With my friends Desiree, Erin and Dayna; October 2001

October always makes me think of changing leaves, bonfires, and football games-- and gives me a fresh perspective on my current surroundings and what lies ahead.

The feeling I associate with this time of year is pretty uniquely rooted to where I grew up. The image above is from the beginning of my senior year of high school-- exactly 8 years ago this month. Enough time has passed now that this picture makes me smile, rather than blush.

In my hometown in Western Pennsylvania, where football is king, Homecoming was always a huge deal. On Friday afternoon, the eight girls on Homecoming court donned gowns and rode on the back of convertibles as part of a big parade throughout town. Then, we all changed into hats and suits (I'm not sure where exactly that dress code came from) and went out together to a group dinner with one of our dates (each girl chose a football player and a 'civilian' to escort her to the various festivities.) We ended the night by cheering on the team at the football game.  And, of course, there were tons of fun things that everyone did in the "Spirit Week" leading up to Friday's game and the dance on Saturday night.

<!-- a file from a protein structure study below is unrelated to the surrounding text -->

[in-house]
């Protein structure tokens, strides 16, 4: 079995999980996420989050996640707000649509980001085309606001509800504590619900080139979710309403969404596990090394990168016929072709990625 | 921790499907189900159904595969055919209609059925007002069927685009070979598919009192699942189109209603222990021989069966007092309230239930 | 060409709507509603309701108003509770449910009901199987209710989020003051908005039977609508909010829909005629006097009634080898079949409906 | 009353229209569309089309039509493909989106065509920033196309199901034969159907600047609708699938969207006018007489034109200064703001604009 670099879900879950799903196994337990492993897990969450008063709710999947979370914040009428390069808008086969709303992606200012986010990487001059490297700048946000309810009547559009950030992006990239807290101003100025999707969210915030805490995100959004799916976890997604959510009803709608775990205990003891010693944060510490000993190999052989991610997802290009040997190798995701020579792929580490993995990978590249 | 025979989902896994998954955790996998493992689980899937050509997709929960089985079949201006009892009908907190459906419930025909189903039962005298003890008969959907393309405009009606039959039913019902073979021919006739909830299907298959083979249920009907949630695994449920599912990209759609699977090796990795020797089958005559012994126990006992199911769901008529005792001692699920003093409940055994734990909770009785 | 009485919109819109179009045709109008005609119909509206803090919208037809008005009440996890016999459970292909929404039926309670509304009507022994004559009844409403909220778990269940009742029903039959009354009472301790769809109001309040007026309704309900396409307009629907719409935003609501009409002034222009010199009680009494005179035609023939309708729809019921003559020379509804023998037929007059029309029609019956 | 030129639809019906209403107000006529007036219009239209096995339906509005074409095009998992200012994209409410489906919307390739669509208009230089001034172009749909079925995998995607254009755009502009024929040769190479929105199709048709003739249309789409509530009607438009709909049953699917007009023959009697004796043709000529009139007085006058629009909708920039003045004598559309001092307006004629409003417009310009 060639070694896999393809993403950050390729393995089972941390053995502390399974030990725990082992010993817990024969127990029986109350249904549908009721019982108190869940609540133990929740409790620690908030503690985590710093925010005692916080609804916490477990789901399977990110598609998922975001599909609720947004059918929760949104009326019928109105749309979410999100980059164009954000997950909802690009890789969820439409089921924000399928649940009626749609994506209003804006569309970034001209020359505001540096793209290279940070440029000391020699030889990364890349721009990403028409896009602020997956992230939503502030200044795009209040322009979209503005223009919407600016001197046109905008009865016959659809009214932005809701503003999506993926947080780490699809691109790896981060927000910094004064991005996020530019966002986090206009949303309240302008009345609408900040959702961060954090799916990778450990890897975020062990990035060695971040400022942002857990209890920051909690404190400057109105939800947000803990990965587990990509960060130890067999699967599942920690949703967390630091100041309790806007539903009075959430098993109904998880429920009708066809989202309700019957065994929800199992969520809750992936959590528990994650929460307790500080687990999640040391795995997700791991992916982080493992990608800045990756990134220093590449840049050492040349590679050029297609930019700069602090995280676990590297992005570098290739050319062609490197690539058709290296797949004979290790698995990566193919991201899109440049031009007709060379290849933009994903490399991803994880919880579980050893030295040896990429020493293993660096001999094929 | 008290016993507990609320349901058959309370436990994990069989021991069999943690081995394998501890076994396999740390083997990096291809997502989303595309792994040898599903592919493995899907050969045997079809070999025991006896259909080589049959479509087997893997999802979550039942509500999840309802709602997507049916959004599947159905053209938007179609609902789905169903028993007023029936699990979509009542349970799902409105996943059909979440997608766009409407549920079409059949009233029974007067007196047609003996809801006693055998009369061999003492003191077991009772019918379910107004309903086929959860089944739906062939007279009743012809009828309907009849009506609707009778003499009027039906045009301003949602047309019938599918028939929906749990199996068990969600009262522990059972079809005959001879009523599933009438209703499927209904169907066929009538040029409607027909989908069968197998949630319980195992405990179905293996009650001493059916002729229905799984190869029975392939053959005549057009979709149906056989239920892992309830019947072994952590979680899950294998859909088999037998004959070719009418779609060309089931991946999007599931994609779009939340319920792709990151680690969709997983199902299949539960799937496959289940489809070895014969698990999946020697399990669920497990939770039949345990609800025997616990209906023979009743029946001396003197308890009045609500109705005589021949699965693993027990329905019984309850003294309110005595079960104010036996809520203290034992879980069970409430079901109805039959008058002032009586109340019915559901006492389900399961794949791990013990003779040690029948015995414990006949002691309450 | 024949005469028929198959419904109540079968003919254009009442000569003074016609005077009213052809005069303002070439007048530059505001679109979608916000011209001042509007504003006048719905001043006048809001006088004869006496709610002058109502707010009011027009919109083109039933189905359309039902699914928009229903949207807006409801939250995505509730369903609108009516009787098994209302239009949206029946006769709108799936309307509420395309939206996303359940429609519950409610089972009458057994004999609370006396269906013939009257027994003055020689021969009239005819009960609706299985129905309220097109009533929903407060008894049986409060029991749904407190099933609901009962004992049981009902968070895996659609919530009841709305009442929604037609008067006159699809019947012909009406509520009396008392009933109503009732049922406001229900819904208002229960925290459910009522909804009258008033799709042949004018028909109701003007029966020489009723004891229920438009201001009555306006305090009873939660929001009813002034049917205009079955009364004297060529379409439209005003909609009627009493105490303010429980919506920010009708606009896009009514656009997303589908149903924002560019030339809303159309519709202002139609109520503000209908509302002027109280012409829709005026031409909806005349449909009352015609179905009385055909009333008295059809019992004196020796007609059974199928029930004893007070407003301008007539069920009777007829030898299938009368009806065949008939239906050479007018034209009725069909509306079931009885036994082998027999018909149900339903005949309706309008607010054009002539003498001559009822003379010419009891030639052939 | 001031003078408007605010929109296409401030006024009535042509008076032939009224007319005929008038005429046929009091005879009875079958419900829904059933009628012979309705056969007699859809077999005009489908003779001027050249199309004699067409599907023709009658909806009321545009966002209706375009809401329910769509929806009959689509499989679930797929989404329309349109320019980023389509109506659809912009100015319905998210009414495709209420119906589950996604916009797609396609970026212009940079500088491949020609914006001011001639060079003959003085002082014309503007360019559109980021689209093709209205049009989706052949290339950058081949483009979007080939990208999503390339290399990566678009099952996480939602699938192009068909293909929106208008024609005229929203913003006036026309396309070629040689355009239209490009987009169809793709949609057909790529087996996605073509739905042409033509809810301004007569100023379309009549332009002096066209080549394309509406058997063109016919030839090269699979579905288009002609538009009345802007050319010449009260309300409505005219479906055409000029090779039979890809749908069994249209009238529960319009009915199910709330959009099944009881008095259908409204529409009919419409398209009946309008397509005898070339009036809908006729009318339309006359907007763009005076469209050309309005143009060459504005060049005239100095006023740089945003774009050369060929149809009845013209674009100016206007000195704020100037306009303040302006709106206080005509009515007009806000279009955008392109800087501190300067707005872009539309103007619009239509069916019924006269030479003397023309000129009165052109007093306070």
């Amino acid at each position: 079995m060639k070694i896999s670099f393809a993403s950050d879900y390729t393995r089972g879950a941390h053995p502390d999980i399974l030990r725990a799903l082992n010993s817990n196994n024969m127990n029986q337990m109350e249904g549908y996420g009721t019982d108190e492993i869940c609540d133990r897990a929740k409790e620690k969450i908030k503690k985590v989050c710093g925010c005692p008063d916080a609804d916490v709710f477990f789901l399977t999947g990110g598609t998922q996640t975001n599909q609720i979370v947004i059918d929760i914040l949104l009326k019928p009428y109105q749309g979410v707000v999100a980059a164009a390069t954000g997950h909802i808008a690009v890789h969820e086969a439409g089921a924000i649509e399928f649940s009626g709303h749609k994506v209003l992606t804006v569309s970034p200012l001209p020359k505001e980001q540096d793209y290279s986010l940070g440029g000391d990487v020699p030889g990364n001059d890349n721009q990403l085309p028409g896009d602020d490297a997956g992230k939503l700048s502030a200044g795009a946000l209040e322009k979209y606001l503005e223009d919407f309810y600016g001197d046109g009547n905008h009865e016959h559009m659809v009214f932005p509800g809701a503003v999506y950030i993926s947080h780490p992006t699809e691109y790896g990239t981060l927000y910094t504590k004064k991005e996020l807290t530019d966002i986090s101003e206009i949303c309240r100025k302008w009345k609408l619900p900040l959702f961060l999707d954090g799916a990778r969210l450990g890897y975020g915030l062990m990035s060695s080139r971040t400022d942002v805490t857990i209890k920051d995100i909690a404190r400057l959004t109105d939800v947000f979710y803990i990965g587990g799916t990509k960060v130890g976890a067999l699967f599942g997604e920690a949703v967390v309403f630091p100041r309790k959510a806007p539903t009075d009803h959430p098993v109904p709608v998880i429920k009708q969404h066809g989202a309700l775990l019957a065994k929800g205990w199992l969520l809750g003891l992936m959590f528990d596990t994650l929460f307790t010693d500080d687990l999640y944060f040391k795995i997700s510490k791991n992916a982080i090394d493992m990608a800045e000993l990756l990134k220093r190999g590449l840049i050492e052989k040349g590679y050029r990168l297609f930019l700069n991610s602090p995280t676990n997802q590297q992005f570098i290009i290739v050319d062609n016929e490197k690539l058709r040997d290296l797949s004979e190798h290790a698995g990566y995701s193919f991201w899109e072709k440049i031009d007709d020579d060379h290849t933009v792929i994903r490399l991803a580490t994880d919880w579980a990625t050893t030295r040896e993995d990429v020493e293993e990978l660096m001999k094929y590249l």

I know the whole thing can sound really cheesy and old fashioned, and of course I have fantastic memories from the autumns I've spent in New York City and San Francisco, but participating in those traditions was so exciting in a very singular way. I've only recently realized that not everyone gets to feel such a strong sense of being a part of a larger community when they're growing up-- or ever.

We might not get many changing leaves in coastal California, but come October I can still smell a crispness in the air that spurs a shift in my outlook.  And to this day, the optimistic feeling I get in the fall comes just in time.

Fitzgerald on the Fall

'What'll we do with ourselves this afternoon?' cried Daisy, 'and the day after that, and the next thirty years?'

'Don't be morbid,' Jordan said. 'Life starts all over again when it gets crisp in the fall.'

--From F. Scott's The Great Gatsby, of course